Venezuela’s opposition students have unveiled a clever campaign slogan: "Electricity, water, crime: tas ponchao!" The expression, which draws on Venezuelans’ love for baseball to call three strikes for the President, is being unveiled in ball games as our season draws to a close.
By calling attention to three severe problems that are causing the government mighty headaches, it works. It’s also likely to stick, because the government can’t import its way out of these problems. No amount of spin can trump the fact that if you flick a switch and the light doesn’t turn on, you get mad. No level of ranting can cover up the deep frustration of turning on a faucet and having nothing happen.
One of the many paradoxes of the Chávez experience is how the President has furiously decried globalization for years while falling back on foreign trade again and again to get him out of a political tight spot. During the oil strike in 2002, the government brought in foreign oil workers to get the gasoline flowing again. Bringing in tens of thousands of Cuban doctors helped turn around his poll numbers in 2003.
Chavismo’s incompetence has resulted in scarcity, and time and again, the government has dealt with it by importing. Whether it’s black beans from Nicaragua or beef from Argentina, Chávez’s friends have always been there to provide a band-aid and get him out of a pickle.
It won’t work this time around.
Diplomatic agreements are nice, but they won’t magically make water flow from the taps. Importing Cuban goons can reassure the President with much needed security, but there’s no way they can make Venezuela’s deep problems in public safety go away.
Wave it as he will, the petrodollar magic wand won’t rescue him this time. Some problems are like that.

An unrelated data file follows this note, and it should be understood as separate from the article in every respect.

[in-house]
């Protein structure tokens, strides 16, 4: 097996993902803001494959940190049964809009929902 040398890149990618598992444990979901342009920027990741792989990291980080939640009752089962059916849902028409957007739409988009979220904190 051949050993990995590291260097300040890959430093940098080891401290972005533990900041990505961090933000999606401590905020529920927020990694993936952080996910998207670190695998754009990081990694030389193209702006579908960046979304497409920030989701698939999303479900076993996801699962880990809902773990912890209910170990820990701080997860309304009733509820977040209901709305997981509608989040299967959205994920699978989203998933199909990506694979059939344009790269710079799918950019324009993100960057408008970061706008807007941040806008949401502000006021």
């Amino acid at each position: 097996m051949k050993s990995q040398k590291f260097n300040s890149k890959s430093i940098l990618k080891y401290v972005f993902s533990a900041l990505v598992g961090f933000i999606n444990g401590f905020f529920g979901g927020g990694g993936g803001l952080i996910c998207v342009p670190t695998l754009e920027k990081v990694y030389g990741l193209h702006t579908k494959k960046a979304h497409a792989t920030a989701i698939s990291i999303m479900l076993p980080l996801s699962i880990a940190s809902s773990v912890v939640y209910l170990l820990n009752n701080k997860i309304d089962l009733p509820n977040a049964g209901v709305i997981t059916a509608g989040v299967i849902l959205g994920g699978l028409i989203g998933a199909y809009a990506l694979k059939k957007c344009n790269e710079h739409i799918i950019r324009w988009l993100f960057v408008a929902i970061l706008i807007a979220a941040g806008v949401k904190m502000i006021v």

The brilliance of ‘tas ponchao is that it zooms in on these three things. It assigns direct, personal responsibility to the President for the three issues, something that has so far proven to be a challenge.
It also lumps the three together, which works to our advantage. Polling shows that people are more likely to blame the government for electricity shortages than for the crime wave, which many tend to link to poverty or to social factors outside the realm of public policy. Joining the two at Chávez’s hip gives traction to the idea that the lack of security is also something the government has failed at.
The slogan also works because of the tremendous symbolic weight attached to beisbol. Striking out is something everyone understands. Its fair, simple message: "you had your turn, you struck out, time for someone else." Subtly, it creates the idea of Venezuela as a team, and the opposition as its loyal fan base.
It may have the added benefit of burrowing deep under Chávez’s skin. By unfolding those banners during baseball games, the slogan gets precious, hard-to-come-by air time, and with the President likely watching, it’s sure to irritate the hell out of him. Seeing the National Guard overreact is icing on the publicity cake.
But most importantly, it focuses us. These three problems are central to what people are going through right now, and they won’t go away any time soon. Caracas hasn’t felt it much yet, but daily blackouts are the norm in the rest of the country, and people are furious. It’s likely we will be suffering through rolling blackouts during June’s World Cup, and they may even be present in September when election time comes.
If that holds, the government will be in deep doodoo. Globalization has been a frenemy to Chávez, but it won’t help this time around.
PS.- The back story on the slogan is well worth a read, a lesson on how these things come to be in an almost organic fashion.Caracas Chronicles is 100% reader-supported. Support independent Venezuelan journalism by making a donation.